In this short conversation between Kelsey Bosch and Alonzo Pantoja, they reflect on the exhibition, पौर्णिमा : : Gazing Into the Full Moon Night, by Roshan Ganu. This show runs October 16 – November 12, 2022 at SooVAC, 2909 Bryant Avenue South #101, Minneapolis, MN 55408.
For all reviews, there is an accompanying printed zine.
AP: How do you orient your body to the space?
KB: When I arrived the imagery of the Arabian Sea flooded the room. I was swept in immediately, overtaken by water and all the light bouncing around the room from the projectors and mirrors; I thought about reflective and sparkly things, stars, and dreamscapes. As I began moving through the space I noticed the inclusion of my body in the imagery, an eclipsing body orbiting the projector. I am a moon myself. I considered attempting to find a path through the entire exhibition without creating an eclipse. However, taken by the imagery running across multiple planes in the gallery, I got caught up in the arrangement of the projectors. I began using my body as a locator of light.
Not being a performance artist, the experience of wandering through the exhibition felt performative, or perhaps ritualistic. First flowing through its entirety to take it all in, I later spent more time in each space experiencing the image and sound completely and took note of the consideration of the gallery architecture. I circled through three or four times, passing from earthly to lunar landscapes, the elongation and bending of imagery and the shortening of space. Space suddenly seemed much more malleable.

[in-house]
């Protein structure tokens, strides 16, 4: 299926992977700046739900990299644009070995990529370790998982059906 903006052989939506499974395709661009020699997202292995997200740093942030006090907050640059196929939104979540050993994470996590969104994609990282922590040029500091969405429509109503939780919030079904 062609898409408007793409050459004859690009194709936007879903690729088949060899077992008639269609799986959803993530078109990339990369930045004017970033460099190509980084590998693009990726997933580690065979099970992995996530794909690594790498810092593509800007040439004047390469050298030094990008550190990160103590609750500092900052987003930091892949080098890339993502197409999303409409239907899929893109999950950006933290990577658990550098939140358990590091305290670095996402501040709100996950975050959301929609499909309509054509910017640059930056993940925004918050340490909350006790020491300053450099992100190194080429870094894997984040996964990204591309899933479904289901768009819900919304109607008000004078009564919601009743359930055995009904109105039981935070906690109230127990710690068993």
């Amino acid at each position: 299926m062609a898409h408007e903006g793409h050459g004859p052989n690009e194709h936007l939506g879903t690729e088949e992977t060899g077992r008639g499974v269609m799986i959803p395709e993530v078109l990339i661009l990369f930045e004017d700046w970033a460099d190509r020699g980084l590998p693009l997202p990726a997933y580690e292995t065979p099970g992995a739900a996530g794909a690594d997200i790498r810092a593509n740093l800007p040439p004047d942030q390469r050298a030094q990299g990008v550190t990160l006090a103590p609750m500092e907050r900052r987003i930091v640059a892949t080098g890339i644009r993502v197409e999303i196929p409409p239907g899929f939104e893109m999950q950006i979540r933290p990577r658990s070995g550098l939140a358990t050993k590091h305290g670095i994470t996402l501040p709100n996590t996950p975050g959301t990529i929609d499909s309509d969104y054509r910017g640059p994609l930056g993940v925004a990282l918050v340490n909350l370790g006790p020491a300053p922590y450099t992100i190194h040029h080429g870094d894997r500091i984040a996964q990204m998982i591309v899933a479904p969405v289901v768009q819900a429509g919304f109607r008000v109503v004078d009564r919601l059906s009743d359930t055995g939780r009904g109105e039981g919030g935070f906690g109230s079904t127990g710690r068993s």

KB: What is the relationship between the lone tree and the rest of the exhibition?
AP: To me the lone tree is a gathering point as well as part of the story. It’s the only three-dimensional (in the round) work that is in the exhibition – aside from the mirrors. And this to me amplifies the 2D aspect of the work. It also is positioned in the middle of two galleries and so I see it as this point of rest for the “traveler.” The small scale of the tree allows for more intimate examination of it and again re-orienting us to our surroundings and ourselves. Roshan’s work is all connected in some way. The moon, the tides, the sounds, light, self, identity, home – all are present in the work that allows for multiple entry points to the work. The work is not singular or linear, but multifaceted, vast and yet structured by a layer of comfort and familiarity. Roshan’s work brings down barriers and strips away the hierarchies of art and design associated with the white wall. This truly allows for the viewers to feel involved, to feel a sense of agency.
AP: How does time operate in relation to the show?